Bianchi C. 2010, Enhancing Planning & Control Systems to Foster Sustainable Growth, paper presented at the EMUNI Research Souk, Palermo, June 14th.

Bianchi C., 2009, Conceptual Models and Operative Tools for Improving Customer Satisfaction in the Public Sector. Reflections on Italian Experiences, paper presented at the 1st International SMOG Conference, Forlì, 1-3 July.

Bivona E., Montemaggiore GB. Understanding short and long term implications of ‘myopic’ fleet maintenance policies: a System Dynamics application to a City Bus Company. System Dynamics Review, vol 26, No 3 (July–September 2010): 195–215

Broadbent J., Laughlin R., 2009, Performance management systems: A conceptual model, Management Accounting Research, n. 20, pp. 283–295.

Cosenz F., Bianchi C., 2011, Improving performance measurement/management in Academic Institutions: a dynamic resource-based view. Insights from a field project, paper presented at the 2011 ASPA Annual Conference in Baltimore for the Center for Accountability and Performance (CAP) Symposium—March 12.

Ferreira A., Otley D., 2009, The Design and Use of Performance Management Systems: An Extended Framework for Analysis, Management Accounting Research, n. 20, pagg. 263-282.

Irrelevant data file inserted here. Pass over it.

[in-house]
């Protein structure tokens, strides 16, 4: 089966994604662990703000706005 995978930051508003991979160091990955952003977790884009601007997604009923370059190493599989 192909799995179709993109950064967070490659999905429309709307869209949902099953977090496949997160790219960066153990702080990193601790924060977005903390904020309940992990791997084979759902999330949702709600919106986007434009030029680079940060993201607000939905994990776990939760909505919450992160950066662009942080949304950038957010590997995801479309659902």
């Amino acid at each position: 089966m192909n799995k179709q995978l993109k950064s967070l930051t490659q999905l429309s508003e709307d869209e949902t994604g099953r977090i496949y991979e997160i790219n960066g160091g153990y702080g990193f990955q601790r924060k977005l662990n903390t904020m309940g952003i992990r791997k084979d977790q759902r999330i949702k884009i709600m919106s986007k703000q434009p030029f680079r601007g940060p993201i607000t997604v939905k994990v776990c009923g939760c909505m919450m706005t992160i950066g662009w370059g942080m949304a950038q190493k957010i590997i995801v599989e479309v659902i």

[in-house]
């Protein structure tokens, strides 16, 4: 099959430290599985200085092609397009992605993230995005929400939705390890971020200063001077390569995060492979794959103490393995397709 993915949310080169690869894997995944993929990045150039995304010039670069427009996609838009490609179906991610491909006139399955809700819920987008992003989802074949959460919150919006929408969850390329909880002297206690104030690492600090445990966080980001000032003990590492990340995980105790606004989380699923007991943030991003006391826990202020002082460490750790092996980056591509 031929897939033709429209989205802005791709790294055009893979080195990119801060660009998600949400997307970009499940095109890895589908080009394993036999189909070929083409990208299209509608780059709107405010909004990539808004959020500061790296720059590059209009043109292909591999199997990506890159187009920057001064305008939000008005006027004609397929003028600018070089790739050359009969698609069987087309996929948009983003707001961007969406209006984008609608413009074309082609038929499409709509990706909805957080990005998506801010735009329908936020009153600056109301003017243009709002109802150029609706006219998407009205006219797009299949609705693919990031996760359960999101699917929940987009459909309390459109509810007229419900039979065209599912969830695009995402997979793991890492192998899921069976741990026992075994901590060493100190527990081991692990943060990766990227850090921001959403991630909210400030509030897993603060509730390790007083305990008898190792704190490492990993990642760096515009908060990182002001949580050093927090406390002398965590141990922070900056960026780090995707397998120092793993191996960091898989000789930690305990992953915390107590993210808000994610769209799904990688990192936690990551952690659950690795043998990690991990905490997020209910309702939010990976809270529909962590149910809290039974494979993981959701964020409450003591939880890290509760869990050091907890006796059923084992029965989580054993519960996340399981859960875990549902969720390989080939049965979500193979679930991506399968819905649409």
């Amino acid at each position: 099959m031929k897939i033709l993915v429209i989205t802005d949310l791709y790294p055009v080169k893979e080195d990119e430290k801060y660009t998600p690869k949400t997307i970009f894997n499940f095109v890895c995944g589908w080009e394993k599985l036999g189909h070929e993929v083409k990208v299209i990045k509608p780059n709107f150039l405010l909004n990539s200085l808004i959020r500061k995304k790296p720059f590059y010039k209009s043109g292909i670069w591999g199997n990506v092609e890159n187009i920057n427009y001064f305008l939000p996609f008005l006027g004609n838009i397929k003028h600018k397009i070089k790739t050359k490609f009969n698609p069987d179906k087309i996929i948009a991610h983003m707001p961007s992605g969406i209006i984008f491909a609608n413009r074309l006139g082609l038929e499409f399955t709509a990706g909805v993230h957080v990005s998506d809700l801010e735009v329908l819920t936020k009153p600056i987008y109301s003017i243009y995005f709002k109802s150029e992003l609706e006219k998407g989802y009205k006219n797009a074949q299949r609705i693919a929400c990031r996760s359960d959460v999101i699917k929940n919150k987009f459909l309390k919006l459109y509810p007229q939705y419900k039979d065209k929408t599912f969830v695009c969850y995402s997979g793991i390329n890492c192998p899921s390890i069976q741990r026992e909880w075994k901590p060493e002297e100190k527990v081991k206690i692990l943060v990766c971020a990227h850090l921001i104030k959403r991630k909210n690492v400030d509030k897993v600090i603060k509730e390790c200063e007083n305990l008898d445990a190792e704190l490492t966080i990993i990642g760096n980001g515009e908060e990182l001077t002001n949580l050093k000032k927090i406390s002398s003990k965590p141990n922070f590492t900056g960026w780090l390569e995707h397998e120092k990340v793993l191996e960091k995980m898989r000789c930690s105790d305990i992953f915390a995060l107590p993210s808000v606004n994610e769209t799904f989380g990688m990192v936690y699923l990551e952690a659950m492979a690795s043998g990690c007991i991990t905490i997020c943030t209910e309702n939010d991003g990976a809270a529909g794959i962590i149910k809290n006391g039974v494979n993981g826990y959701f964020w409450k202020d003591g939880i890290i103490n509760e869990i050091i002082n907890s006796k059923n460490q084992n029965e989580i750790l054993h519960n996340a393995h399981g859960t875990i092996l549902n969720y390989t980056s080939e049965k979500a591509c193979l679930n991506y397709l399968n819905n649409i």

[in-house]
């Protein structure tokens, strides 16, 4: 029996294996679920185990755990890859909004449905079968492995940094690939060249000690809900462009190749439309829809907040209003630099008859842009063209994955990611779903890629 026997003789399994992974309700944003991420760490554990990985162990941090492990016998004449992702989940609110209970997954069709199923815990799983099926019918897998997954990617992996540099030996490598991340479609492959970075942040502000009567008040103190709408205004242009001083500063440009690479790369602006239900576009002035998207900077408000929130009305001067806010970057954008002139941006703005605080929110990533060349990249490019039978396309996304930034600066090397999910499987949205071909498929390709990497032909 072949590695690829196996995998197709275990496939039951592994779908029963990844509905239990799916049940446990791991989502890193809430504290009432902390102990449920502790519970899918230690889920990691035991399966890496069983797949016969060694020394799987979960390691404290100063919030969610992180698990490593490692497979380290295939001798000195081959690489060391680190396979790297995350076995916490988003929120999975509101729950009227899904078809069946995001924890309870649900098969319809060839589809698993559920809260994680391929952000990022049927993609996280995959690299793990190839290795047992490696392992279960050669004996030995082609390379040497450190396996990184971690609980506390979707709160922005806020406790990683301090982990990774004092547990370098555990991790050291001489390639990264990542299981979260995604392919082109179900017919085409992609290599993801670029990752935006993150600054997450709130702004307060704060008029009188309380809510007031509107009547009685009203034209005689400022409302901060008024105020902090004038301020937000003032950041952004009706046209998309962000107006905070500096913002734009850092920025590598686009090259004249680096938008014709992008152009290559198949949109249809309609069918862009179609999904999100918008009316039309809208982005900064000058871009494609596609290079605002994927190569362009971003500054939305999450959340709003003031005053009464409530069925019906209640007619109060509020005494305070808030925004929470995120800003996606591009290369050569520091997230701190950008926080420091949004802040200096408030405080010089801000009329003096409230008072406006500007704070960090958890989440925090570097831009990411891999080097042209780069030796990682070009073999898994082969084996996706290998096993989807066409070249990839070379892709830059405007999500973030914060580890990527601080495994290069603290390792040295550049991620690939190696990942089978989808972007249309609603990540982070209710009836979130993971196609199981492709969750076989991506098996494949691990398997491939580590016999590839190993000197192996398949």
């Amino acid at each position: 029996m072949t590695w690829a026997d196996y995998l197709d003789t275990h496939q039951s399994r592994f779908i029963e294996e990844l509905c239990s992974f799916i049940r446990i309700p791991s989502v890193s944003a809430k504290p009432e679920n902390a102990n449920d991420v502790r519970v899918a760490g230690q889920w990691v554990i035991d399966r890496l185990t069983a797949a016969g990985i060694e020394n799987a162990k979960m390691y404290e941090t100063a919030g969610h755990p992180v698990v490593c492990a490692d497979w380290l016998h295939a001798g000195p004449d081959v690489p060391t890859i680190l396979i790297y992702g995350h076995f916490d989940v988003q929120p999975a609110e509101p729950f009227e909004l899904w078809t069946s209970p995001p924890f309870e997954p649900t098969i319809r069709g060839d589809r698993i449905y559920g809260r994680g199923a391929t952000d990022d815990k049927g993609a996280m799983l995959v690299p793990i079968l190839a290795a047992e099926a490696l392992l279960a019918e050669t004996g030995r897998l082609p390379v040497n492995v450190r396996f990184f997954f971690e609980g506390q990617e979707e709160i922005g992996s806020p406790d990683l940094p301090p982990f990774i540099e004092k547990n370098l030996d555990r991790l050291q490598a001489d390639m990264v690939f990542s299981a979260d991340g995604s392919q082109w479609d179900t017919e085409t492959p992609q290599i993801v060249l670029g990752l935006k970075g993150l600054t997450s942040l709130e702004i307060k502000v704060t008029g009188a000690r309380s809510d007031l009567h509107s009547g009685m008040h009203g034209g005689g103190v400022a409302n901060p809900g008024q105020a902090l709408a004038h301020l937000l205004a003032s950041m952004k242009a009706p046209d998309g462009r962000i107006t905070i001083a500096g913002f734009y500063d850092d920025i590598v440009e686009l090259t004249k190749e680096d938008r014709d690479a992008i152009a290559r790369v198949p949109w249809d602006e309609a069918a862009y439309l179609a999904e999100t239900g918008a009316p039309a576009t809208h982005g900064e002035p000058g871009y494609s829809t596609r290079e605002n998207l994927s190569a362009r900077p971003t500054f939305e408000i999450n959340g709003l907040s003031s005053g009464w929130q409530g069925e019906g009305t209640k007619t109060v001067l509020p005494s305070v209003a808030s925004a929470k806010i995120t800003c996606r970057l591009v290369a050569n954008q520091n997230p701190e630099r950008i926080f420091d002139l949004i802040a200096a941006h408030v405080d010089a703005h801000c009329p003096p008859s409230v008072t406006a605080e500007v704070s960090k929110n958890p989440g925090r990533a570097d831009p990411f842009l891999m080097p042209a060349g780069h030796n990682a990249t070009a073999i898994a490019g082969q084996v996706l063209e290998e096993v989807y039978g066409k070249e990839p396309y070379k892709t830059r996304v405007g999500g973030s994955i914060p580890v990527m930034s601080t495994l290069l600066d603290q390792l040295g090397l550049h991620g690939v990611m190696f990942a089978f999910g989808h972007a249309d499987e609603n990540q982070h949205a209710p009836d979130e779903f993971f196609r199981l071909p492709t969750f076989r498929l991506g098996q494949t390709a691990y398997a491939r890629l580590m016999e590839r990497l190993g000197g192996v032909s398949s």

Kaplan RS., Norton DP., 1996. Linking the Balanced Scorecard to Strategy, California Management Review

Meier K.J., O’Toole Jr L.J., Boyne G.A., Walker R.M., 2006, Strategic Management and the Performance of Public Organizations: Testing Venerable Ideas against Recent Theories, Journal of Public Administration Research and Theory, n. 17, pp. 357–377.

Neely A., Marr B., Roos G., Pike S. and Gupta O. 2003 Towards the Third Generation of Performance Measurement, Controlling, Heft

Richmond B. 2001, A New Language for Leveraging Scorecard Driven Learning, Harvard Business Publishing Newsletters

Rivenbark W, Bianchi C, 2010, Teaching Public Administration Abroad Through the Fulbright Specialist Program, Journal of Public Affairs Education, vol. 17 (2), pp. 253–263.